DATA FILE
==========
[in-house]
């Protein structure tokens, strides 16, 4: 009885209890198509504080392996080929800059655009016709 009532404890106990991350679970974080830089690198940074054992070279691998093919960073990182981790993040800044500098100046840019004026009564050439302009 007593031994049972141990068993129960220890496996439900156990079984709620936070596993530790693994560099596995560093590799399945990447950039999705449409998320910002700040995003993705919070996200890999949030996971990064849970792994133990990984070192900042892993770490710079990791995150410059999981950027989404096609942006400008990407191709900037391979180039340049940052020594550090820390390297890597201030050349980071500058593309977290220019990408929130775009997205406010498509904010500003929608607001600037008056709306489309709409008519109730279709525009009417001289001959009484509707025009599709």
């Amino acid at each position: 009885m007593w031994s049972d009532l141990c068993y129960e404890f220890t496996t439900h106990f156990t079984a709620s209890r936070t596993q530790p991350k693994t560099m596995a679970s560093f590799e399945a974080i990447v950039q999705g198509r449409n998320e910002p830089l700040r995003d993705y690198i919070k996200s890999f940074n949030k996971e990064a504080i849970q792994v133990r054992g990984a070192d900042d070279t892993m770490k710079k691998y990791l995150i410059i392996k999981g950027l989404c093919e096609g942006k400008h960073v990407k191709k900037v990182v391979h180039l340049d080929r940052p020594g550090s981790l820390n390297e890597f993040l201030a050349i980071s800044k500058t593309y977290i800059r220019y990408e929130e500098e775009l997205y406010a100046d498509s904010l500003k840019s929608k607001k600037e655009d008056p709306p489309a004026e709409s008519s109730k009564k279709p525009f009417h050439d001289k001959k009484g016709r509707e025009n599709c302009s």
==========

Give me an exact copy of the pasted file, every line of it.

[in-house]
């Protein structure tokens, strides 16, 4: 009885209890198509504080392996080929800059655009016709 009532404890106990991350679970974080830089690198940074054992070279691998093919960073990182981790993040800044500098100046840019004026009564050439302009 007593031994049972141990068993129960220890496996439900156990079984709620936070596993530790693994560099596995560093590799399945990447950039999705449409998320910002700040995003993705919070996200890999949030996971990064849970792994133990990984070192900042892993770490710079990791995150410059999981950027989404096609942006400008990407191709900037391979180039340049940052020594550090820390390297890597201030050349980071500058593309977290220019990408929130775009997205406010498509904010500003929608607001600037008056709306489309709409008519109730279709525009009417001289001959009484509707025009599709």
């Amino acid at each position: 009885m007593w031994s049972d009532l141990c068993y129960e404890f220890t496996t439900h106990f156990t079984a709620s209890r936070t596993q530790p991350k693994t560099m596995a679970s560093f590799e399945a974080i990447v950039q999705g198509r449409n998320e910002p830089l700040r995003d993705y690198i919070k996200s890999f940074n949030k996971e990064a504080i849970q792994v133990r054992g990984a070192d900042d070279t892993m770490k710079k691998y990791l995150i410059i392996k999981g950027l989404c093919e096609g942006k400008h960073v990407k191709k900037v990182v391979h180039l340049d080929r940052p020594g550090s981790l820390n390297e890597f993040l201030a050349i980071s800044k500058t593309y977290i800059r220019y990408e929130e500098e775009l997205y406010a100046d498509s904010l500003k840019s929608k607001k600037e655009d008056p709306p489309a004026e709409s008519s109730k009564k279709p525009f009417h050439d001289k001959k009484g016709r509707e025009n599709c302009s």